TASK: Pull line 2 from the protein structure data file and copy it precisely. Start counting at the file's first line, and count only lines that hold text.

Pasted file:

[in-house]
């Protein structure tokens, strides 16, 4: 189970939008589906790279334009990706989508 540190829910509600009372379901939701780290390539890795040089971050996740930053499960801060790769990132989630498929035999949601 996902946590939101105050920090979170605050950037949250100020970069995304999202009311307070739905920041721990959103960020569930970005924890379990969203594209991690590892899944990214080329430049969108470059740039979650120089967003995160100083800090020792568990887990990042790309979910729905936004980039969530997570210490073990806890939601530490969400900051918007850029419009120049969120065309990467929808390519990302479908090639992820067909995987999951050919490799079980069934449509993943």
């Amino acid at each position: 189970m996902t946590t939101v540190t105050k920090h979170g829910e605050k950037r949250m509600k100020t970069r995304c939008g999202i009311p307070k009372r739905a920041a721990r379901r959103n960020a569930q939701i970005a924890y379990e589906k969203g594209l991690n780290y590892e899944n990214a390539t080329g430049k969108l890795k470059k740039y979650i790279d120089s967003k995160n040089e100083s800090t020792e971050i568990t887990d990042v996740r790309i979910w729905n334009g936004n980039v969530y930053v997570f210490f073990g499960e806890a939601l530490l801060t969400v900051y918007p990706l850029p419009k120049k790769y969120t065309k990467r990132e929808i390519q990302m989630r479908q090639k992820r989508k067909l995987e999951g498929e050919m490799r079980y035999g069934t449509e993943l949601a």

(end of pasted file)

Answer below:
């Protein structure tokens, strides 16, 4: 189970939008589906790279334009990706989508 540190829910509600009372379901939701780290390539890795040089971050996740930053499960801060790769990132989630498929035999949601 996902946590939101105050920090979170605050950037949250100020970069995304999202009311307070739905920041721990959103960020569930970005924890379990969203594209991690590892899944990214080329430049969108470059740039979650120089967003995160100083800090020792568990887990990042790309979910729905936004980039969530997570210490073990806890939601530490969400900051918007850029419009120049969120065309990467929808390519990302479908090639992820067909995987999951050919490799079980069934449509993943």